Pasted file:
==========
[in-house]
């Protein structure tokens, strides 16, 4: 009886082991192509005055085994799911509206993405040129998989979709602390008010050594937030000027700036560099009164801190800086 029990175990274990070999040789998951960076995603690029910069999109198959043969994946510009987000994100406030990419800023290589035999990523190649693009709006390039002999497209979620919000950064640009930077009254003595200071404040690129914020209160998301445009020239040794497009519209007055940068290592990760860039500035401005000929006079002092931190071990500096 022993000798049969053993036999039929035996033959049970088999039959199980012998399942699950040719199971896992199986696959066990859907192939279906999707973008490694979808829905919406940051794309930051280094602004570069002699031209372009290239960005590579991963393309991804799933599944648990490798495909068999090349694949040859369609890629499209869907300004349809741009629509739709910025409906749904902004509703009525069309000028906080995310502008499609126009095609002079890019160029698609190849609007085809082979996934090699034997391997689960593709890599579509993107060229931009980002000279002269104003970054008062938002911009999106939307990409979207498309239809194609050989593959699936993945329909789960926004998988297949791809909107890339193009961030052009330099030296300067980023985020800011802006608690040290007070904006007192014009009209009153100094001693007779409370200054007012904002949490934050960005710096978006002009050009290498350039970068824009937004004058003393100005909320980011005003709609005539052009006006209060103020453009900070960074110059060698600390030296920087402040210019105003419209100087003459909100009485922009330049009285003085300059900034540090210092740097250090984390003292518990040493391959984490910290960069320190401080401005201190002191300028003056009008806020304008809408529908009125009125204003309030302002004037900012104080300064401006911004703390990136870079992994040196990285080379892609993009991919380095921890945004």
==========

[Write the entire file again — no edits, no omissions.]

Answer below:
[in-house]
């Protein structure tokens, strides 16, 4: 009886082991192509005055085994799911509206993405040129998989979709602390008010050594937030000027700036560099009164801190800086 029990175990274990070999040789998951960076995603690029910069999109198959043969994946510009987000994100406030990419800023290589035999990523190649693009709006390039002999497209979620919000950064640009930077009254003595200071404040690129914020209160998301445009020239040794497009519209007055940068290592990760860039500035401005000929006079002092931190071990500096 022993000798049969053993036999039929035996033959049970088999039959199980012998399942699950040719199971896992199986696959066990859907192939279906999707973008490694979808829905919406940051794309930051280094602004570069002699031209372009290239960005590579991963393309991804799933599944648990490798495909068999090349694949040859369609890629499209869907300004349809741009629509739709910025409906749904902004509703009525069309000028906080995310502008499609126009095609002079890019160029698609190849609007085809082979996934090699034997391997689960593709890599579509993107060229931009980002000279002269104003970054008062938002911009999106939307990409979207498309239809194609050989593959699936993945329909789960926004998988297949791809909107890339193009961030052009330099030296300067980023985020800011802006608690040290007070904006007192014009009209009153100094001693007779409370200054007012904002949490934050960005710096978006002009050009290498350039970068824009937004004058003393100005909320980011005003709609005539052009006006209060103020453009900070960074110059060698600390030296920087402040210019105003419209100087003459909100009485922009330049009285003085300059900034540090210092740097250090984390003292518990040493391959984490910290960069320190401080401005201190002191300028003056009008806020304008809408529908009125009125204003309030302002004037900012104080300064401006911004703390990136870079992994040196990285080379892609993009991919380095921890945004």